Does the federal government also plan to remove the toll on the federally owned Confederation Bridge between New Brunswick and Prince Edward Island?

[English]

    Through you, Madam Chair, we have committed to removing the tolling infrastructure that would have been built on the Champlain Bridge. We have communicated that to our private consortium, the partners who are building that piece of infrastructure. We are in the middle of negotiations in order to achieve that.
    As far as removing the tolling on the Confederation Bridge is concerned, it is a new bridge, I understand. It wasn't a replacement bridge. I think the federal policy calls for having a toll charged on a new piece of infrastructure, not a replacement piece of infrastructure. I think that's the distinction between the Champlain Bridge and the other bridge, or the Gordie Howe bridge, for example, because that is also a new piece of infrastructure.

  (1635)  

[Translation]

    That was precisely my next question.
    What is the federal government's intention with respect to tolling on the federal Gordie Howe International Bridge between Windsor and Detroit? Will it be the same?

[English]

     It is. A toll will be charged on the Gordie Howe crossing from Windsor to Detroit. It's a much needed building project. Almost $100 billion of trade crosses that crossing each year.
    If we want to grow our trade, we need to build that bridge. It's critical that we continue to move forward on that, but it will be a cost recovery, and the toll will be revenue generated by the users of the bridge. That will compensate some of the costs of the bridge. There will be a toll on it, yes.
    Thank you very much.
    Ms. Duncan.
     I have a very quick question about the 50%. I think one of my colleagues has already raised the question.
    Through you, Madam Chair, the Federation of Canadian Municipalities wanted the portion from the federal government to be increased to 50%. Of course, we a have number of jurisdictions, including the jurisdiction of Alberta and others, that depend on resource revenue and are struggling and probably can't provide the one-third.
    I think that somebody asked the question—certainly, the mayor of my city has raised it—of whether the federal government will move to increase to 50% for projects and to cover full capital costs.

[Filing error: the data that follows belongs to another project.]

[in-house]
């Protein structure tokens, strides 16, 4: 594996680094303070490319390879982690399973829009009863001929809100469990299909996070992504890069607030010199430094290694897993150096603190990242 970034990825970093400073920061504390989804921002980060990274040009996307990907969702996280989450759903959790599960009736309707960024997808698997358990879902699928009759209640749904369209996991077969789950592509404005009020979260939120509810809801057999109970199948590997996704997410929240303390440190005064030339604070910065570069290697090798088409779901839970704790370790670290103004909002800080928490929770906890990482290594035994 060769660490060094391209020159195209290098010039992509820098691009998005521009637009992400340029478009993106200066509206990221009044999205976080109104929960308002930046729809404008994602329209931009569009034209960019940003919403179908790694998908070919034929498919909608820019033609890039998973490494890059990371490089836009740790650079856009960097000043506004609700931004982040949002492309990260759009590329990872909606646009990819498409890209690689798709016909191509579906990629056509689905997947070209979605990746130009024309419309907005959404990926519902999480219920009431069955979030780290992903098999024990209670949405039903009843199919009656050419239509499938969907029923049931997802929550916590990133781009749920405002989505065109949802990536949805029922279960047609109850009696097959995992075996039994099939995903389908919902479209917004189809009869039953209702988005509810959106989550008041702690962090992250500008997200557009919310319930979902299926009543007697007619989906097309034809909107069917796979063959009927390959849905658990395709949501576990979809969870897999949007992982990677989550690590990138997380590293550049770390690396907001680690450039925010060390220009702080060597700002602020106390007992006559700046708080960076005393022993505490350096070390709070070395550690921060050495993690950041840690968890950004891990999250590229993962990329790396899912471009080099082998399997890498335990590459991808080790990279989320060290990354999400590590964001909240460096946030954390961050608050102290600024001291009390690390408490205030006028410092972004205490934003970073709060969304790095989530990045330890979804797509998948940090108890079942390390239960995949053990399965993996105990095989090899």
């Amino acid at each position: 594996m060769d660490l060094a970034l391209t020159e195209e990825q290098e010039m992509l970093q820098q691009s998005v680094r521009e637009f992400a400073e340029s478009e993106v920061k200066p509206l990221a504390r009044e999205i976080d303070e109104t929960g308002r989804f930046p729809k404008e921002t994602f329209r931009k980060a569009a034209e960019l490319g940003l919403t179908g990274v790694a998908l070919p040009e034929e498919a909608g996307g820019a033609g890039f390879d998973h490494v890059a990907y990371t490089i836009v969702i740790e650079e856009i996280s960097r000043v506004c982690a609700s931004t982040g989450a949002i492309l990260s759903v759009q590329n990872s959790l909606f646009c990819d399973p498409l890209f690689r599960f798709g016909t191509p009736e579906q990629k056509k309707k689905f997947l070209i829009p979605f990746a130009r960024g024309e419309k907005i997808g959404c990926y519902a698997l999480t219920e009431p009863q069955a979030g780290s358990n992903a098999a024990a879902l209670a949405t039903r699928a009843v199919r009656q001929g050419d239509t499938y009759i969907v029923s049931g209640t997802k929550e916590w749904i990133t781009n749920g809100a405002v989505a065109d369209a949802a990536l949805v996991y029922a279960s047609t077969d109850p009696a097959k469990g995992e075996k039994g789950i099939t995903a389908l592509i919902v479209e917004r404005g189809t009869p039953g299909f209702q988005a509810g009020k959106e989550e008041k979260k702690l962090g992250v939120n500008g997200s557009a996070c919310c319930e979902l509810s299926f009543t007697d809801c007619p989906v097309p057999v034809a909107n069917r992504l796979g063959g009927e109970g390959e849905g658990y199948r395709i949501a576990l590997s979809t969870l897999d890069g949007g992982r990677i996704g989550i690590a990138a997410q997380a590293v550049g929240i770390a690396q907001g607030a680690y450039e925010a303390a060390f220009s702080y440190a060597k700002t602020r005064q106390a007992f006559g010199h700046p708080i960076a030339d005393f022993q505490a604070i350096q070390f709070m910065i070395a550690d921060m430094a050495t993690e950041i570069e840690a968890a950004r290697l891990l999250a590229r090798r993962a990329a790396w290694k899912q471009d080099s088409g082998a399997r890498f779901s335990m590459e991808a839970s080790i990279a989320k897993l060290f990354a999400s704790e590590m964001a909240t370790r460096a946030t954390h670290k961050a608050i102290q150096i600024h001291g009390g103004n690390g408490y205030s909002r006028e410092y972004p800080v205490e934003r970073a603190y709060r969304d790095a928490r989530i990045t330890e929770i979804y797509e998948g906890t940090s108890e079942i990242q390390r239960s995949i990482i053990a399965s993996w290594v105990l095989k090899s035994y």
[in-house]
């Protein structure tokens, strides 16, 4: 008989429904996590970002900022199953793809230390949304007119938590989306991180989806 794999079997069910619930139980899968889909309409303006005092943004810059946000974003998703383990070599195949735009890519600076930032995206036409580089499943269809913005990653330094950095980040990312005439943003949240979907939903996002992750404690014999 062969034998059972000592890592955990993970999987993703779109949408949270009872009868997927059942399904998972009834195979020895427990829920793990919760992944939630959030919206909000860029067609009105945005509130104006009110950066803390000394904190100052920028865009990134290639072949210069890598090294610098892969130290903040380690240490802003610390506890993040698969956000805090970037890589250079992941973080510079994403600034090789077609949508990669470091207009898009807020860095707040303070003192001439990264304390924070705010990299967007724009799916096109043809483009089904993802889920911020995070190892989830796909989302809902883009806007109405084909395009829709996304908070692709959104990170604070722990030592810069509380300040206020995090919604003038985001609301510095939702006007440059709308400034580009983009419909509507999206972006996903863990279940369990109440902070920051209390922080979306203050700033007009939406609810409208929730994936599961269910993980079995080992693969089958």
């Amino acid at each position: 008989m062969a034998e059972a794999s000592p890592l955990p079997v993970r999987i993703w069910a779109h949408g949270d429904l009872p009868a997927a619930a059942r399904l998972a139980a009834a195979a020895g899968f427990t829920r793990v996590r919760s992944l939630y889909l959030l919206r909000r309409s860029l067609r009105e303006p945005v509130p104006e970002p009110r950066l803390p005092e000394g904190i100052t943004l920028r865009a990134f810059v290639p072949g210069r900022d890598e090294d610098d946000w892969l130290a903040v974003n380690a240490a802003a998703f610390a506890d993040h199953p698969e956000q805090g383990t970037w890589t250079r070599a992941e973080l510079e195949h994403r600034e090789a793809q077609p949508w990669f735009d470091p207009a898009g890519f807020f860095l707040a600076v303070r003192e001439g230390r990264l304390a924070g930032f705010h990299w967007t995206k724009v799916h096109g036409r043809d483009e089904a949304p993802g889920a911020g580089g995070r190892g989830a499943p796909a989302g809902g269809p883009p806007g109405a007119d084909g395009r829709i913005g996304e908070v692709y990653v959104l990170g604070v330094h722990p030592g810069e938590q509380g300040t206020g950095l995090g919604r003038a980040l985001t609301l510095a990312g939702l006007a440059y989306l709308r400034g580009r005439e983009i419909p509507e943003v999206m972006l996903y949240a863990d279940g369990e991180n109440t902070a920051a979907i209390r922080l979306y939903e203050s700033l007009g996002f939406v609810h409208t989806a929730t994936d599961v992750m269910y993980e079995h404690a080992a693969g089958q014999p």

Through you, Madam Chair, as I said earlier, we have heard from municipalities across the nation that their capacity to match one-third of the funding required for any project is very limited. As you know, and as many of the people who have been part of the municipal councils or pay attention to municipal needs know, they collect less than about 10¢ of every tax dollar that we Canadians pay in taxes.
    We understand that limitation in their capacity to match funding, but what would that additional support be from the federal government? We want to design that in consultation with the Federation of Canadian Municipalities. We want to do that in consultation with the cities, as well as the provinces. We can provide additional support, but there are more resources required at the other end, too. For example, provinces still need to contribute. Even though the municipal portion may go down, provinces still need to be at the table.
    The approach I am taking is not a top-heavy approach where I impose the solutions. I think that would fail. What we need to do is work with them and see what the appropriate level of support is from the federal government, and then do that in consultation and collaboration with them.
    I read very closely the Emerson report. Of course, some of it crosses into your portfolio, Mr. Minister.
    I was particularly interested in the section on the north. It seems there are two conflicting interests and recommendations there. One is saying that we should hear from the people of the north, including the indigenous communities, on what the priorities should be for infrastructure dollars. An opposing one says that what we should do is prioritize some nation-building projects.